A wheelchair ramp can be permanent, semi-permanent or portable. Permanent ramps are designed to be bolted or otherwise attached in place. Semi-permanent ramps rest on top of the ground or concrete pad and are commonly used for the short term. Permanent and semi-permanent ramps are usually of aluminum, concrete or wood. Portable ramps are usually aluminum and typically fold for ease of transport. Portable ramps are primarily intended for home and building use but can also be used with vans to load an unoccupied mobility device or to load an occupied mobility device when both the device and the passenger are easy to handle. Ramps can be constructed from a variety of different materials, though some are better than others and friction is always your friend.

Improve Handicap Accessibility

 

    Many people find themselves needing accessible homes for themselves or family members. There are approximately 30 million Americans using wheelchairs and the number of people who need accessible homes will continue to increase as disabled and aging people are finding more ways to remain living in their homes. One important way to increase independent living is making a home accessible to an individuals personal needs. Home modifications can increase safety, accessibility, and independence for people who want to live independently.

    Whether your family needs the support now or down the road, universal design features are a good long-term investment for the home itself. Whatever your situation please remember to rely on the experiences of a local building professional.  Check out their credentials and references and don't limit yourself to only price checks against other bidders.  Don't make the mistake of letting a cabinet making subcontractor or tile installer play the part of a general contractor.  Their knowledge will be limited to that of the cabinets or tile and not much else.  More importance needs to be given to the reputable contractor's personality and knowledge and how well you two communicate.  You are making your choice for a professional to lead the way enabling your dream to be realized.  You get what you pay for with proper planning when using an experienced and qualified local contractor. T-Square Company is CAPS certified and can be reached at 512-444-0097 in Austin, Texas.  Find out how a design/build remodeling contractor can save you money during your next project.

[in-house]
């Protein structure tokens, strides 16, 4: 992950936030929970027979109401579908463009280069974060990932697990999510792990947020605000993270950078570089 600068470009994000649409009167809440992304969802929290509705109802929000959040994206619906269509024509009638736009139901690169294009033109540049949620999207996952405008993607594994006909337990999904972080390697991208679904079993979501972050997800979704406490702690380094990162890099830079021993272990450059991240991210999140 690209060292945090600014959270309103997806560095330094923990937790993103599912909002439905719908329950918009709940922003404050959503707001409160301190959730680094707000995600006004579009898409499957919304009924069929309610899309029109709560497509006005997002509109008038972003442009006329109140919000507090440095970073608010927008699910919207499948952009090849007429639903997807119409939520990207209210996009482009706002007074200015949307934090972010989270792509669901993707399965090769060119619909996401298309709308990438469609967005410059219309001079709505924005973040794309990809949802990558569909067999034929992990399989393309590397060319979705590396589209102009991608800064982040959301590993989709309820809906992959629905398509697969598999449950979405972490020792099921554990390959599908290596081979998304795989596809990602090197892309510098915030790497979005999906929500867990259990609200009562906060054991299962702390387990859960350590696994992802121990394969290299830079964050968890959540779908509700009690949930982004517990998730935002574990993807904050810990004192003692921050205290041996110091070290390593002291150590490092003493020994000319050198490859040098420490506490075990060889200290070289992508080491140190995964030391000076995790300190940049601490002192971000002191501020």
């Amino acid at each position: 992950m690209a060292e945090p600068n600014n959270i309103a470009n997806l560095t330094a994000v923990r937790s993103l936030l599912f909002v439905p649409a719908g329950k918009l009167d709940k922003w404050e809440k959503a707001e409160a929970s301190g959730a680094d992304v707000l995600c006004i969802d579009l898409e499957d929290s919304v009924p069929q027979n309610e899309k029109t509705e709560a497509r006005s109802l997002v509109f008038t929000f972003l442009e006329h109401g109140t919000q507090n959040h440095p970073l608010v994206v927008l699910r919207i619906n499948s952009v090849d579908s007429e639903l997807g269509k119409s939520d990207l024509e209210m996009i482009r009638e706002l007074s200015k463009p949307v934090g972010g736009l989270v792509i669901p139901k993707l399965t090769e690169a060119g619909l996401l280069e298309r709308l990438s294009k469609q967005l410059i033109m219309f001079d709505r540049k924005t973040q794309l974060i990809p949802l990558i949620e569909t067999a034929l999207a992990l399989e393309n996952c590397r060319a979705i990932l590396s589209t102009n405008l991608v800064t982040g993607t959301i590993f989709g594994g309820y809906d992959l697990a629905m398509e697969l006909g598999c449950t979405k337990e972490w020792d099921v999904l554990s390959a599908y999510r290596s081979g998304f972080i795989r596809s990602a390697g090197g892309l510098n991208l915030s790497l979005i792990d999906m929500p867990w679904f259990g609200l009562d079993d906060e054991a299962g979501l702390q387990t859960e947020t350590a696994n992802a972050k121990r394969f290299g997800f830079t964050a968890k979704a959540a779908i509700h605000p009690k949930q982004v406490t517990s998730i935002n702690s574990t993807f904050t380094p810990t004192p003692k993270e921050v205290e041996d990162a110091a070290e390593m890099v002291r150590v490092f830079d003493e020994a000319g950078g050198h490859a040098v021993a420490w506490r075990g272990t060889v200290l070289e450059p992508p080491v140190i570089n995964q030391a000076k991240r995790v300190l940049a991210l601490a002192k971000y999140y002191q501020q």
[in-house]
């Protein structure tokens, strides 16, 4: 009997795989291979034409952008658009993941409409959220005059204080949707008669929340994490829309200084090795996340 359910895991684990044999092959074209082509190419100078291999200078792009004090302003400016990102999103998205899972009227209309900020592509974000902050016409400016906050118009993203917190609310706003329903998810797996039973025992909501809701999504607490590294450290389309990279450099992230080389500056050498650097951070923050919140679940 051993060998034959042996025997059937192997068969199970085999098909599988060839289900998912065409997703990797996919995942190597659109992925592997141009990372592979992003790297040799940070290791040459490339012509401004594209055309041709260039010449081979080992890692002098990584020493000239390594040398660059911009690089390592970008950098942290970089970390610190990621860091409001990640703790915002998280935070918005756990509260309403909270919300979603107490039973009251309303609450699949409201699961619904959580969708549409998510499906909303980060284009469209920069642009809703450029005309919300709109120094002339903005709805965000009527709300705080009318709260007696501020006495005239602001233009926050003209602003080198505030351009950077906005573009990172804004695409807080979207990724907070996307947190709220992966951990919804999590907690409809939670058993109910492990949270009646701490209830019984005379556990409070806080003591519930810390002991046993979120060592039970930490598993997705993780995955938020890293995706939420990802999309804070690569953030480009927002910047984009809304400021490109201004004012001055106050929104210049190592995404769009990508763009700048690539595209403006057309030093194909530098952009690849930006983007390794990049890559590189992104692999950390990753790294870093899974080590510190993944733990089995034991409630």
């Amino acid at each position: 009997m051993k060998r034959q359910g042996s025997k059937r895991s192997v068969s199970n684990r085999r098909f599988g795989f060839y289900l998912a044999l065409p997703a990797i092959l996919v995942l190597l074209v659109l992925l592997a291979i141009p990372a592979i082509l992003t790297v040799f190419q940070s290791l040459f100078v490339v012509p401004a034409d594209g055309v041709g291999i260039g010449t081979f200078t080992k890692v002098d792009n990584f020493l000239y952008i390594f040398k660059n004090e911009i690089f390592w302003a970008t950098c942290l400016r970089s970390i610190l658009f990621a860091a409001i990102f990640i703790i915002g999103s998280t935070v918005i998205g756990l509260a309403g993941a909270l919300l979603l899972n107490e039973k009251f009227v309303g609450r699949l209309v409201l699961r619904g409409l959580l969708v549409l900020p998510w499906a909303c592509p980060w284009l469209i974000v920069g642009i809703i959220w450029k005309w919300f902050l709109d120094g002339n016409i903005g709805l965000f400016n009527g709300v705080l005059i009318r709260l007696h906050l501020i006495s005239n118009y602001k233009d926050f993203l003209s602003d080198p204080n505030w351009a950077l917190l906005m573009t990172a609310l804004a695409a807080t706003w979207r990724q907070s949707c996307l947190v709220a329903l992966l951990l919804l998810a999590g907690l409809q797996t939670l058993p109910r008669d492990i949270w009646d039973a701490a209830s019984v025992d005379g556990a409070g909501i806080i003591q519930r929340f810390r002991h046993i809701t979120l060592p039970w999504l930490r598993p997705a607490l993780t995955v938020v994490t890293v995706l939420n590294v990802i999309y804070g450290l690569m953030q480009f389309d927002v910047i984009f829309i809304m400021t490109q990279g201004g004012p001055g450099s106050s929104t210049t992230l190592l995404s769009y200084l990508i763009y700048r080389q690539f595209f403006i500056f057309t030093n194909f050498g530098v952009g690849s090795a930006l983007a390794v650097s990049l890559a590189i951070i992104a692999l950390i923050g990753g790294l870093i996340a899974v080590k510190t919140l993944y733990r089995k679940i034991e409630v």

Certified Aging In Place Specialist

 

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ADA Compliant Grab Bars

Posted byDavid L. Traut, CAPS on Wed, Apr 24, 2019 @ 16:04 PM